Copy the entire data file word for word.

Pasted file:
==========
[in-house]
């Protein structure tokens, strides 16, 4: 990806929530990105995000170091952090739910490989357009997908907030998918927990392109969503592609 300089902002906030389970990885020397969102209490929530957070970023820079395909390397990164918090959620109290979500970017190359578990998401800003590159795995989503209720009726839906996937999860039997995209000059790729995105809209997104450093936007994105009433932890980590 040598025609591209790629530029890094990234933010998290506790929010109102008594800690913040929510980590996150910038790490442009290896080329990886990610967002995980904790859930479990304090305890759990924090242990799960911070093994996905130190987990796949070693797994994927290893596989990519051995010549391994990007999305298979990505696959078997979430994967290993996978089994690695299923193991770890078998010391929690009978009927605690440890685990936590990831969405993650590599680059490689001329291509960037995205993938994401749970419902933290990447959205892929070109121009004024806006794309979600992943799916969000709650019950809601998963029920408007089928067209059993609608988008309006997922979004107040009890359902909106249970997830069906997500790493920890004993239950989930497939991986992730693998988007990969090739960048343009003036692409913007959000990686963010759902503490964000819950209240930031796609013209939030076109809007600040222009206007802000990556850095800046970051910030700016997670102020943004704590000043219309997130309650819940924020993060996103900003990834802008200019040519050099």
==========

[in-house]
């Protein structure tokens, strides 16, 4: 990806929530990105995000170091952090739910490989357009997908907030998918927990392109969503592609 300089902002906030389970990885020397969102209490929530957070970023820079395909390397990164918090959620109290979500970017190359578990998401800003590159795995989503209720009726839906996937999860039997995209000059790729995105809209997104450093936007994105009433932890980590 040598025609591209790629530029890094990234933010998290506790929010109102008594800690913040929510980590996150910038790490442009290896080329990886990610967002995980904790859930479990304090305890759990924090242990799960911070093994996905130190987990796949070693797994994927290893596989990519051995010549391994990007999305298979990505696959078997979430994967290993996978089994690695299923193991770890078998010391929690009978009927605690440890685990936590990831969405993650590599680059490689001329291509960037995205993938994401749970419902933290990447959205892929070109121009004024806006794309979600992943799916969000709650019950809601998963029920408007089928067209059993609608988008309006997922979004107040009890359902909106249970997830069906997500790493920890004993239950989930497939991986992730693998988007990969090739960048343009003036692409913007959000990686963010759902503490964000819950209240930031796609013209939030076109809007600040222009206007802000990556850095800046970051910030700016997670102020943004704590000043219309997130309650819940924020993060996103900003990834802008200019040519050099």